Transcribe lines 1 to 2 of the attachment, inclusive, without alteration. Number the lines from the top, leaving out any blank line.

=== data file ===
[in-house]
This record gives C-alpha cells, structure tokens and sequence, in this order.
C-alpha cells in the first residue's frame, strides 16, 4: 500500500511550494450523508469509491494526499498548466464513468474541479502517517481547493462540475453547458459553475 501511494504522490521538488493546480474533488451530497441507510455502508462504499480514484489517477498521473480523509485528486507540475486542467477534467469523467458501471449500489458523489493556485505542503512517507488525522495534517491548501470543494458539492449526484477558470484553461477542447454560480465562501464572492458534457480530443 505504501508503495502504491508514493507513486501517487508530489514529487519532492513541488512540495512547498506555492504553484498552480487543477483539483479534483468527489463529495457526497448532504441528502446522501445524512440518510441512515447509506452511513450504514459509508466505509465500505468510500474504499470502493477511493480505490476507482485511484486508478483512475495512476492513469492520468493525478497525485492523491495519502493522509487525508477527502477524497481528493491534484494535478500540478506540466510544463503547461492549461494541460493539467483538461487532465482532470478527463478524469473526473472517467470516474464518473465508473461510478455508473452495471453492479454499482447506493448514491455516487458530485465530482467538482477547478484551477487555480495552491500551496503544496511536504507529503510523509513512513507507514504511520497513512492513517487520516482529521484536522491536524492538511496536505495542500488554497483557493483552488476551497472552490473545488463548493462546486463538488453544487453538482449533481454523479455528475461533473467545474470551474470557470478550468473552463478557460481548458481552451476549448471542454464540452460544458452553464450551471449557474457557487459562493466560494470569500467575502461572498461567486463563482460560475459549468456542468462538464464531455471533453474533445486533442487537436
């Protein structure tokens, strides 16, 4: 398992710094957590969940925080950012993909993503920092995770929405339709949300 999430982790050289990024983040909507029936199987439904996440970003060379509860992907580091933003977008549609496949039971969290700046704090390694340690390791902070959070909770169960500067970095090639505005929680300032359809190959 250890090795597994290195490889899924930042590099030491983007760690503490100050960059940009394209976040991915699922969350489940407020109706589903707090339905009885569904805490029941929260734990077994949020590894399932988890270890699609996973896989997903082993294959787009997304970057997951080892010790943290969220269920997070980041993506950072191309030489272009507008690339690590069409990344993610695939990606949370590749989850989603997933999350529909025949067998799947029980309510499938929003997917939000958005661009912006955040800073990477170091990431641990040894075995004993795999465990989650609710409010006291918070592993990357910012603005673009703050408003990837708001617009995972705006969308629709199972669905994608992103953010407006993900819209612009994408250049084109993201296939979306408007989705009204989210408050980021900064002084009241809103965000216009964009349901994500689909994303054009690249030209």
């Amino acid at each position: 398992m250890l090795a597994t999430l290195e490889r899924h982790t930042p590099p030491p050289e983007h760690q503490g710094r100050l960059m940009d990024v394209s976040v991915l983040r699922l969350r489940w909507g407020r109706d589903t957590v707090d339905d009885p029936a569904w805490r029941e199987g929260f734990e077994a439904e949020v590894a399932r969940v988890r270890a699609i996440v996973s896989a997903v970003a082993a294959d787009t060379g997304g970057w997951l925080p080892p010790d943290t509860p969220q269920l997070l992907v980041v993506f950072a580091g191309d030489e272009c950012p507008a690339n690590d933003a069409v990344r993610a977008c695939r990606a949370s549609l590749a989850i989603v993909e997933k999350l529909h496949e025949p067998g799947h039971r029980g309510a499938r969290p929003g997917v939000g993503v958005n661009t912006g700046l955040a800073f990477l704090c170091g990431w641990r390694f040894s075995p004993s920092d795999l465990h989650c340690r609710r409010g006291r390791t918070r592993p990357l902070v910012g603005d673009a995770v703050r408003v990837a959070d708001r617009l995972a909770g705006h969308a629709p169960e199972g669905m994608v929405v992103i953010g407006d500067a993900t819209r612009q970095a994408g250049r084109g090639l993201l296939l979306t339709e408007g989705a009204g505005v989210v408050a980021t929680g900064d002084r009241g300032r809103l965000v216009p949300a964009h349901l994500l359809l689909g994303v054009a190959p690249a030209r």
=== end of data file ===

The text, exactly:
[in-house]
This record gives C-alpha cells, structure tokens and sequence, in this order.